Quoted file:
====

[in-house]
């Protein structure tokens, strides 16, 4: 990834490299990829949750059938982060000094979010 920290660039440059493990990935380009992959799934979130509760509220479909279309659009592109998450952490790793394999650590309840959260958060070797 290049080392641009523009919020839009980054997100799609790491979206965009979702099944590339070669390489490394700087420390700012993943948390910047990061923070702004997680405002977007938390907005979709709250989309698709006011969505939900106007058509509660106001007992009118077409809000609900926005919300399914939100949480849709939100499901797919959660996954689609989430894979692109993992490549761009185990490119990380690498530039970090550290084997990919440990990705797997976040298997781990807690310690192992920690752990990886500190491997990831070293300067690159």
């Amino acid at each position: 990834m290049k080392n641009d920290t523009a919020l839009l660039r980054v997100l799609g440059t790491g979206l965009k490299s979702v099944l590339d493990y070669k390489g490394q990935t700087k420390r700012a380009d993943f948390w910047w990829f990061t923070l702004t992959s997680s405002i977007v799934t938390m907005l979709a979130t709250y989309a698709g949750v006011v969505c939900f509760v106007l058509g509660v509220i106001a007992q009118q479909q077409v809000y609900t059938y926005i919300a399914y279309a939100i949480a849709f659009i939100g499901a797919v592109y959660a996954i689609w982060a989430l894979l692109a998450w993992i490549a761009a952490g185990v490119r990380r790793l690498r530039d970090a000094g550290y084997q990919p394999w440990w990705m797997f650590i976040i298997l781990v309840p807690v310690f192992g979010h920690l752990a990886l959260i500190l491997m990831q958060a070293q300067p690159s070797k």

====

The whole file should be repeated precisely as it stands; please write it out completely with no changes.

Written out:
[in-house]
């Protein structure tokens, strides 16, 4: 990834490299990829949750059938982060000094979010 920290660039440059493990990935380009992959799934979130509760509220479909279309659009592109998450952490790793394999650590309840959260958060070797 290049080392641009523009919020839009980054997100799609790491979206965009979702099944590339070669390489490394700087420390700012993943948390910047990061923070702004997680405002977007938390907005979709709250989309698709006011969505939900106007058509509660106001007992009118077409809000609900926005919300399914939100949480849709939100499901797919959660996954689609989430894979692109993992490549761009185990490119990380690498530039970090550290084997990919440990990705797997976040298997781990807690310690192992920690752990990886500190491997990831070293300067690159």
């Amino acid at each position: 990834m290049k080392n641009d920290t523009a919020l839009l660039r980054v997100l799609g440059t790491g979206l965009k490299s979702v099944l590339d493990y070669k390489g490394q990935t700087k420390r700012a380009d993943f948390w910047w990829f990061t923070l702004t992959s997680s405002i977007v799934t938390m907005l979709a979130t709250y989309a698709g949750v006011v969505c939900f509760v106007l058509g509660v509220i106001a007992q009118q479909q077409v809000y609900t059938y926005i919300a399914y279309a939100i949480a849709f659009i939100g499901a797919v592109y959660a996954i689609w982060a989430l894979l692109a998450w993992i490549a761009a952490g185990v490119r990380r790793l690498r530039d970090a000094g550290y084997q990919p394999w440990w990705m797997f650590i976040i298997l781990v309840p807690v310690f192992g979010h920690l752990a990886l959260i500190l491997m990831q958060a070293q300067p690159s070797k």